"Truly a display so perverse and assaulting to the senses that I would relate it to being not much preferable to being attacked by a crackhead in the urine filled streets of the East End. A dispassionate creation of the lowest order, truly, I cannot imagine what has given Professor Merrill such a poor judgement of her students to send them out into the world with this as their only offering." Constance Stetson said.
The gathering crowd oohed and simpered at the delivery of his verdict, dooming another artist to mediocrity and a swift fade from focus. The artist in question kept their face stony and distant, not the first time that they had been so thoroughly dressed down Constance did not doubt.
It was an unfair and unkind reality that Constance was allowed to pass judgement on those that created and attempted to capture the essence of human experience. Unfair and unkind, but the reality it still was. His own talents were miniscule in comparison but he had dedicated a lifetime to the study and appreciation of the arts, his mastery of the themes and evocations of the canvas were second to none. It did not matter that they did what he could not, it only mattered that the crowds and culture hung on his every utterance.
The next piece Constance came to was a deceptively simple affair, the kind of exhibit which would lead the ignorant masses to question how something so simple could be worth anything at all, let alone the huge sum it would doubtless be sold for.
"My two-year-old might have drawn it." They would say, Constance would scoff and shake his head at their lack of appreciation. It would be impossible to explain to such a person the nuance and depth hidden in the negative space, the endless cascade of references and influence which had led the artist to choosing precisely this style in their piece, minimalist as it was.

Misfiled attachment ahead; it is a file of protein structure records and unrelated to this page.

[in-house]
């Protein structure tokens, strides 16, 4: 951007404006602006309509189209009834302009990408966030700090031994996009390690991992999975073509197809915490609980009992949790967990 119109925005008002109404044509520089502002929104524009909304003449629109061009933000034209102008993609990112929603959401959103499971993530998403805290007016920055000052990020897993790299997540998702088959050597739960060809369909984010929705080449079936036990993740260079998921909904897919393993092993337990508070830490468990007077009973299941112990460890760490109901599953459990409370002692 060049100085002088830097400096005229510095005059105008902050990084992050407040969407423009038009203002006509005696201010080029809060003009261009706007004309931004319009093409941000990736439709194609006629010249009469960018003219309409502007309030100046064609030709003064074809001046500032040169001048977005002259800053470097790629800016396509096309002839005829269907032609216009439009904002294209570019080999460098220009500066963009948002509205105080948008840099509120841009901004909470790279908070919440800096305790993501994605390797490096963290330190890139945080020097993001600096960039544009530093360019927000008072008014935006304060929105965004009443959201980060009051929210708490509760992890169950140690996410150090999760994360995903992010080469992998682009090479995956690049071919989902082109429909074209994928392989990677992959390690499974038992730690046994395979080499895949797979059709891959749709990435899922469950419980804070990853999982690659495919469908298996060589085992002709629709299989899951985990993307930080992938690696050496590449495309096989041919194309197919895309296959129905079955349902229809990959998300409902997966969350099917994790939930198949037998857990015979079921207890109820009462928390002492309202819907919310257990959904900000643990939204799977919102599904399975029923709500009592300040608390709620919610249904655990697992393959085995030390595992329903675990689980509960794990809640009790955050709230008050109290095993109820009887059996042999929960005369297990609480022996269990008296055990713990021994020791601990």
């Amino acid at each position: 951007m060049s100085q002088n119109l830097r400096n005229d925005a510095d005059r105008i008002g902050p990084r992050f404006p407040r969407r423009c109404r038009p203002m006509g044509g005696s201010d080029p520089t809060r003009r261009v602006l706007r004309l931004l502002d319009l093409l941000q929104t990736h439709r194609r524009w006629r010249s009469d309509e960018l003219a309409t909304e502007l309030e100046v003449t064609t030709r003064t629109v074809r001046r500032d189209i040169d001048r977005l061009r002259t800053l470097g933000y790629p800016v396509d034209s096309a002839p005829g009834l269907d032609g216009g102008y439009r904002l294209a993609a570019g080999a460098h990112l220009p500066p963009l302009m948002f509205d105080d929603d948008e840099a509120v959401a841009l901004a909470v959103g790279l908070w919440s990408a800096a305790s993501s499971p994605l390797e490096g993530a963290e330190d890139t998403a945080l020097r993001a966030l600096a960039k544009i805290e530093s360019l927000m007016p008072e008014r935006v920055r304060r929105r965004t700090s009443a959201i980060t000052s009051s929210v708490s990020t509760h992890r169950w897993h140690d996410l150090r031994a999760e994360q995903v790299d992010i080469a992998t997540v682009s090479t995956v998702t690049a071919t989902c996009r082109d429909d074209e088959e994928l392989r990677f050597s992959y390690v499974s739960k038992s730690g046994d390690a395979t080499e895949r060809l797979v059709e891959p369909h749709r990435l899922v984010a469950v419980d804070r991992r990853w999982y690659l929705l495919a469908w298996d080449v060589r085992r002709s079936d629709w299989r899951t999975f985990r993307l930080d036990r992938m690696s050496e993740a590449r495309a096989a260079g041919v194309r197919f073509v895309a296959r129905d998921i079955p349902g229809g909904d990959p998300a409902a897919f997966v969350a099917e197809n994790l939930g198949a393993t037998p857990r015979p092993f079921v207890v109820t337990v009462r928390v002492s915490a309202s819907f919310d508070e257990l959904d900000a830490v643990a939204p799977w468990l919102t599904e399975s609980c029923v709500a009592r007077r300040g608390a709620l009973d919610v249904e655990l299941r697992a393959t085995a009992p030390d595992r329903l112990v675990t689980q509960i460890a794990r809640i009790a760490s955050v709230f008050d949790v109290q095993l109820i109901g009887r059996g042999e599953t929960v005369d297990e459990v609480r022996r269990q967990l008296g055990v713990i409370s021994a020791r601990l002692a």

Constance raised his spectacles and took a solemn moment to explore the piece. It was unmarked by the artist and so he could only guess at the source, the only clue he had was the name of the piece 'Hollow Contemplation'. He turned to his crowd of onlookers and frowned at them.
"Charles is this one of yours?" He asked. The artist laughed and shook his head.
"Laura?" He then ventured, she shook her head as well.
"Hrm?" Constance mused to himself. He circled the lonely piece of canvas and tapped at his chin. It was an interesting suggestion and the problem puzzled his mind.
"Truly exquisite." Constance said at last. His crowd of followers sounded their own appreciation, having only been held back by Constance's final judgement.
"Truly exquisite, I should consider purchasing it myself. There is a place for just such an expression in my studio. might I inquire with the gallery about its sale?" He said.
The gallery had been put on by one Jacqueline Black, an exceptional administrator and host, if an average artist herself, a kindred spirit of sorts to Constance, a part of but always, necessarily, apart from the scene. She smiled at him and assured him that she would look into its sale for him, prior to the auction of course.